If we're going to map the world, we're not going to do it with ever-greater volumes of elbow grease. There's just too much work to do. AI and computer vision are helpful assistants in this task, however, as a Facebook effort has shown, laying down hundreds of thousands of miles of previously unmapped roads in Thailand and other less well-covered countries. The problem is simply that there's a whole lot of Earth and only a handful of people actually making maps of it. Sure, Google and Apple have dueling products -- but their focus is on businesses in cities and accurate navigation, not including every dirt path and gravel road.
Many airports hope to start using biometric scanners in lieu of passports to identify travelers. Buzz60's Tony Spitz has the details. The next time you go to the airport you might notice something different as part of the security process: A machine scanning your face to verify your identity. U.S. Customs and Border Protection (CBP) has been working with airlines to implement biometric face scanners in domestic airports to better streamline security. But how does the process work?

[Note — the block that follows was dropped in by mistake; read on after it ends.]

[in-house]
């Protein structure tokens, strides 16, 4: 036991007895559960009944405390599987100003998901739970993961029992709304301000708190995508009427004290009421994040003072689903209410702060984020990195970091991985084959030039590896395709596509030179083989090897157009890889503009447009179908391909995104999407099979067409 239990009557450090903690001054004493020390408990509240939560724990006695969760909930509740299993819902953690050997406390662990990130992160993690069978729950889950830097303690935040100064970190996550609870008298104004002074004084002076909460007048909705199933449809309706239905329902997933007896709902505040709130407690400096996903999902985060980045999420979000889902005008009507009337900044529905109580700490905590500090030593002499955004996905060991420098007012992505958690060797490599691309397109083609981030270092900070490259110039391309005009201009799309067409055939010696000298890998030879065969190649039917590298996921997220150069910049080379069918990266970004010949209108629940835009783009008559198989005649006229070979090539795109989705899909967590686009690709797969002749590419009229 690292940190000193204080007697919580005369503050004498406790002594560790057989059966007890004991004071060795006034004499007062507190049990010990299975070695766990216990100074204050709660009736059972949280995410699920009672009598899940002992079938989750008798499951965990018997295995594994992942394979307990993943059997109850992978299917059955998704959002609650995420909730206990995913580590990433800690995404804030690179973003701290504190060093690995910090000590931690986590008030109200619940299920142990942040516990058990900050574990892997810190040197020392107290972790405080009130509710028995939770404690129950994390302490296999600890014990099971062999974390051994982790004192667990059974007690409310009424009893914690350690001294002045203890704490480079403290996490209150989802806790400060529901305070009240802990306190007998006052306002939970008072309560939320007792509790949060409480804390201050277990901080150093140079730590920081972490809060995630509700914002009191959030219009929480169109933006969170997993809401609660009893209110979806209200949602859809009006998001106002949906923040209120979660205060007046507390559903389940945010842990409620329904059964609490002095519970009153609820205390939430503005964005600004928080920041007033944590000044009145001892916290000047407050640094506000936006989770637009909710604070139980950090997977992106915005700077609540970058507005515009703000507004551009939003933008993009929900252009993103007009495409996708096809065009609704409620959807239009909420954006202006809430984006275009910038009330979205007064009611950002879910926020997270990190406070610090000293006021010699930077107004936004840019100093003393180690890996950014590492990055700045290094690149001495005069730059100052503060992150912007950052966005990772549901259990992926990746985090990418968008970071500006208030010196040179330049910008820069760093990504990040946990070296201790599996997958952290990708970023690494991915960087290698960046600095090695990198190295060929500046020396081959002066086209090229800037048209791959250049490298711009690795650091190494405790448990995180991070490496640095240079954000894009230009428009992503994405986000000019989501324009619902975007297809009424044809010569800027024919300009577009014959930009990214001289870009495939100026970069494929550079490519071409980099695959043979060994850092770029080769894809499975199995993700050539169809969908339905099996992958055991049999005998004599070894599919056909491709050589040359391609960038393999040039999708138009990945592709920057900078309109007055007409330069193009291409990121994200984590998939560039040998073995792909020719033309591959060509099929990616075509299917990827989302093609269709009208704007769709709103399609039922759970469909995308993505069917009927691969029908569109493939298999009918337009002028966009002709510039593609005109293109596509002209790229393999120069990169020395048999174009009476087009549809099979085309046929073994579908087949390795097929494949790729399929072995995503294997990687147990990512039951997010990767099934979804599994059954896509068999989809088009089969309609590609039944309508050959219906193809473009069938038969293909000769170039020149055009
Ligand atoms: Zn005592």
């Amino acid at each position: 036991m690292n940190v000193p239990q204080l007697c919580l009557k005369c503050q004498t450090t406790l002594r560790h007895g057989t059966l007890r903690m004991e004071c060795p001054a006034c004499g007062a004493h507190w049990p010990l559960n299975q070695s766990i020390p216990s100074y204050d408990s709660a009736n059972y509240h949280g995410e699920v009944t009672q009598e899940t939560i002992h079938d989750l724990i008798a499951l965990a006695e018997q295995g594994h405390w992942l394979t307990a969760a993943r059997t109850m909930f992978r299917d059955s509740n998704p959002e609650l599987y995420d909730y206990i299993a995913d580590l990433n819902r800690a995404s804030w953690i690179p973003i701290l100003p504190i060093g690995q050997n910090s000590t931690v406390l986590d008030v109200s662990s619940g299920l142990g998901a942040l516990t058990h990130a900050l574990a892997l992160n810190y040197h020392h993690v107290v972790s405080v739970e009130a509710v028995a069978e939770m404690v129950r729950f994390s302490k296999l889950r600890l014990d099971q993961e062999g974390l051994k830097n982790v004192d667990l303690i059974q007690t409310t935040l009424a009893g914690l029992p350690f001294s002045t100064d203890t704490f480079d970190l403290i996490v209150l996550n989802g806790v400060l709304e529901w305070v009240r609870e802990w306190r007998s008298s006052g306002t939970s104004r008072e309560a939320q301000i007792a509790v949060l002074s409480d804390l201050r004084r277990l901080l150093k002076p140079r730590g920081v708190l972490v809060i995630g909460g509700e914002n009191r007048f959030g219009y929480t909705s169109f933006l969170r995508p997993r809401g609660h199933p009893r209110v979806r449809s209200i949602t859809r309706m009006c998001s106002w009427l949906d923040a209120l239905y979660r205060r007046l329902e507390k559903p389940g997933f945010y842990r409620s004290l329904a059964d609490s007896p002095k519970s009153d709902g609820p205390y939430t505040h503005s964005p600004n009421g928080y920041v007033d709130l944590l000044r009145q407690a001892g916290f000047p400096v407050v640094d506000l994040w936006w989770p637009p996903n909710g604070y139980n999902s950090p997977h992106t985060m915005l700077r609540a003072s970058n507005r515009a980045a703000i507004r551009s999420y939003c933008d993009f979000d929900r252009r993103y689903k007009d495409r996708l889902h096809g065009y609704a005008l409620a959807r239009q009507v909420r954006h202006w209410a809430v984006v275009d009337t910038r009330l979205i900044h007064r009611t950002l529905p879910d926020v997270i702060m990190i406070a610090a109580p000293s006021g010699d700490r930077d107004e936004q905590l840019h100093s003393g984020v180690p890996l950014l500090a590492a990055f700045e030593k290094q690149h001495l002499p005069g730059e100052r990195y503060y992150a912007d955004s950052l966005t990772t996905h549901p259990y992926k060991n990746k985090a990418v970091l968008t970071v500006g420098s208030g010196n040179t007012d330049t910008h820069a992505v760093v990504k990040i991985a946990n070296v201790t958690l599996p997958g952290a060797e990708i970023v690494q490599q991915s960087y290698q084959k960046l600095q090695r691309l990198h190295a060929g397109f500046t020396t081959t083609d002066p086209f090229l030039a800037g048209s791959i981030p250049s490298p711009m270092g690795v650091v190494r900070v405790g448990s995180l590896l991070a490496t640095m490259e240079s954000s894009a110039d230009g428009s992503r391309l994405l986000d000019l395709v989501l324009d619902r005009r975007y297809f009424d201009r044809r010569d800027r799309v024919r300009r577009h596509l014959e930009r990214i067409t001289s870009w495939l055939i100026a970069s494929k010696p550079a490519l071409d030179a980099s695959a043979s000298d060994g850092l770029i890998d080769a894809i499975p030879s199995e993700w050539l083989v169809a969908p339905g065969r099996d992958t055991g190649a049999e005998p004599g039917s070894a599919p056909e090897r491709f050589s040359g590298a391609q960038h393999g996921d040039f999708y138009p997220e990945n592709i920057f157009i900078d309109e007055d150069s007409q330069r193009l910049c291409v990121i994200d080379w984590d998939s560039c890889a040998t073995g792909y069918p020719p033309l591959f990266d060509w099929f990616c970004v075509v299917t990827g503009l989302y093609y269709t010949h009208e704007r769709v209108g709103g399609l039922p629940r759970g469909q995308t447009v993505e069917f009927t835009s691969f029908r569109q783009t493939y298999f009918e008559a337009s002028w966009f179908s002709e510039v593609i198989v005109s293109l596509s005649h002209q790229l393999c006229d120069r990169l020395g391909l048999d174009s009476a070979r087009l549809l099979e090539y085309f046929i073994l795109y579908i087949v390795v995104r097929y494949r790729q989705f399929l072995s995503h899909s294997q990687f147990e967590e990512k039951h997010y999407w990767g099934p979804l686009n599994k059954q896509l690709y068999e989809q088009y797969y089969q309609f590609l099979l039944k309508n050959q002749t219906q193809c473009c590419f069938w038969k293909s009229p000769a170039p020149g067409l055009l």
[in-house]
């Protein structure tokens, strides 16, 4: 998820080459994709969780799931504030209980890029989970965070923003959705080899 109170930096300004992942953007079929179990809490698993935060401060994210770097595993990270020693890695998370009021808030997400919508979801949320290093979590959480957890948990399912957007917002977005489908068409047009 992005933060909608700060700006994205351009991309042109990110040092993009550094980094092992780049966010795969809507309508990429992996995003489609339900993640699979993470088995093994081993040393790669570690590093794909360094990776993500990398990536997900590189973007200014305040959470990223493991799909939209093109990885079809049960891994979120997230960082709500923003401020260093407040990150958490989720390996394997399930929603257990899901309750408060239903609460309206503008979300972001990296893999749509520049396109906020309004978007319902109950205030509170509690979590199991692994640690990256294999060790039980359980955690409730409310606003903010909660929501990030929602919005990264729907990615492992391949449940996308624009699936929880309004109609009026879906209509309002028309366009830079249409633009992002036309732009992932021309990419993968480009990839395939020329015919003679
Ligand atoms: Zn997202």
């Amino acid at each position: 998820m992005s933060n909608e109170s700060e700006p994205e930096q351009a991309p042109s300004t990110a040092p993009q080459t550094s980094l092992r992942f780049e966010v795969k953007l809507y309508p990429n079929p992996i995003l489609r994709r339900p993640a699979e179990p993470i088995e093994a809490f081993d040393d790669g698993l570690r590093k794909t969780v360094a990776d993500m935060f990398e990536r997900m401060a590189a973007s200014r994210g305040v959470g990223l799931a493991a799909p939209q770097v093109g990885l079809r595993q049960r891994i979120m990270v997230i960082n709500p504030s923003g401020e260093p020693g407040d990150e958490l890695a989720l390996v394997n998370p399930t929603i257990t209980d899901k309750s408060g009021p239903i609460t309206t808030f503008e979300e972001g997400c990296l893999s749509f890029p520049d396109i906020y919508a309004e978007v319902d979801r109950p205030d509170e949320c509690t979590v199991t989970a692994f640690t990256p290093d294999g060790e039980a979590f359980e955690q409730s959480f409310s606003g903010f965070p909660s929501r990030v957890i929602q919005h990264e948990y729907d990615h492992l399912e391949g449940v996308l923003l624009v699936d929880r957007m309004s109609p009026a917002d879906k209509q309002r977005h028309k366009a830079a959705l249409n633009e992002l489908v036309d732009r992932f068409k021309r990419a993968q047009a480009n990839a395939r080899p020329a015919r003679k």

As one of the world's busiest airports, (ranked No. 3 in 2018 according to Airports Council International's world traffic report), Dubai International Airport is also a leader in using artificial intelligence (AI). In fact, the United Arab Emirates (UAE) leads the Arab world with its adoption of artificial intelligence in other sectors and areas of life and has a government that prioritizes artificial intelligence including an AI strategy and Ministry of Artificial Intelligence with a mandate to invest in technologies and AI tools. The Emirates Ministry of the Interior said that by 2020, immigration officers would no longer be needed in the UAE. They will be replaced by artificial intelligence. The plan is to have people just walk through an AI-powered security system to be scanned without taking off shoes or belts or emptying pockets.